Up until the middle of the eighteenth century, western civilization regarded hazards as ‘acts of God’ in the strict biblical sense, as punishment for people sins. As noted by Bryant (2005), ‘natural hazards afflict all corners of the Earth; often unexpected, seemingly unavoidable and frequently catastrophic in their impact’.
Natural hazards, classified based on their origins, are natural processes or phenomena occurring in the biosphere that may constitute a damaging event (ISDR, 2004). A disaster is differentiated from a hazard by being defined as, ‘a serious disruption of the functioning of a community or a society causing widespread human, material, economic or environmental losses which exceed the ability of the affected community or society to cope using its own resources’ (ISDR, 2004). Peters (2007) explains that a natural disaster is the consequence of the combination of a natural hazard (a physical event such as flooding) and human activities, and is associated with great human and economic losses and suffering.
Two main categories of natural disasters are:
(1) Hydrometeorological Hazards which are natural processes or phenomena of atmospheric, hydrological or oceanographic nature. These include flood, debris and mudflows, tropical cyclones, storm surges, wind, rain and other severe storms, blizzards, lightning, drought, desertification, wildland fires, temperature extremes, sand or dust storms permafrost and snow avalanches
(2) Geological Hazards which are natural earth processes or phenomena that include processes of endogenous origin or tectonic or exogenous origin, such as mass movements. These include earthquakes, tsunamis, volcanic activity and emissions, mass movements, landslides, rockslides, liquefaction, sub-marine slides, surface collapse and geological fault activity.
Root causes of these natural disasters
Earthquakes occur, as a result of the release of pressure, wherever the tectonic plates that make up the Earth’s crust sub-duct (one plate slides under another plate), crumple or grind past each other. The result is parts of the surface may experience a jerking movement. The ‘focus’ refers to the point at which the release in pressure occurs (within the crust). Above this, on the surface is the epicentre which usually receives the worst of the shock or seismic waves. Earthquakes can occur at anytime with little or no warning and may only last a few seconds. However, damage can be extensive, such as to buildings, gas and water pipes, roadways and power and communication lines.
Seismic Ocean waves where once incorrectly termed ‘tidal waves’ but are now commonly referred to as tsunamis (Japanese for ‘harbour waves’). Tsunamis originate from undersea or coastal seismic activity caused by earthquakes, landslides or volcanic eruptions, which displaces a large volume of ocean water. The sea water is displaced with a violent motion, swells up and surges over the land mass with great destructive power. In deep oceans, tsunamis can reach speeds of over 500 mph (800 kph) and have wave heights averaging 30 feet (9 metres). Tsunamis lead to coastal flooding.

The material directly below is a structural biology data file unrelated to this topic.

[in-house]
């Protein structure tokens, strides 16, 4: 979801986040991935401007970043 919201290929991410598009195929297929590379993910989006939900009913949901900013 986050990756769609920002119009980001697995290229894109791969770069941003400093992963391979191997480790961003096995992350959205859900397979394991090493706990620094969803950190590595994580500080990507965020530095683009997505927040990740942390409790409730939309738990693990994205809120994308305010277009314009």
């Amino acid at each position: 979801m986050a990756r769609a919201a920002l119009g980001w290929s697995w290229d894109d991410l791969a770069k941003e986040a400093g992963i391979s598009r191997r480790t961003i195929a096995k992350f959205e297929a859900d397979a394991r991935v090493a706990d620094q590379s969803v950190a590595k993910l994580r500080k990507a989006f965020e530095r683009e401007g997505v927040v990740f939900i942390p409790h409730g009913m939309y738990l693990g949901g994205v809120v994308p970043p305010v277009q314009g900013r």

Volcanoes can be described as vents or chimneys in the earth’s surface through which magma (molten rock), gases, and other materials erupt, deep from within the crust of the earth. Some may erupt explosively or others slowly. Explosive volcanoes present many potential threats, including the release of toxic gases, pyroclastic flows (mixtures of hot gas, ash and volcanic rocks), nuee ardentes (fast moving clouds of extremely hot gases and fine ash) and large volumes of ash.
Landslide is a general term covering a wide variety of landforms and processes involving the movement of earth, rock or debris downslope under the influence of gravity (UNDP and DHA, 1997). Landslides occur as a result of natural or human modifications of the landscape which ultimately results in the disturbance of the equilibrium of the materials in the slope.
A tropical wave is a low-pressure system forming in tropical latitudes as a trade wind easterly with wind speeds of up to 36 kilometres per hour (22mph). Tropical waves may be beneficial after the dry season by providing essential rainfall. However, they become hazardous when they develop into tropical storms. A tropical depression is a low-pressure system forming in tropical latitudes with wind speeds of 62 kilometres per hour (38 mph). A tropical depression becomes a tropical cyclone (hurricane) when winds reach gale force of 117 kilometres per hour (74mph).
A tropical storm is a low-pressure system which has a maximum sustained surface wind speed which ranges from 63 116 kilometres per hour (39-73mph). Tropical storms and waves can develop into hurricanes (tropical cyclone). Tropical cyclones are areas of very low atmospheric pressure over tropical and sub-tropical waters which build up into a huge circulating mass of wind and thunderstorms up to hundreds of kilometres across.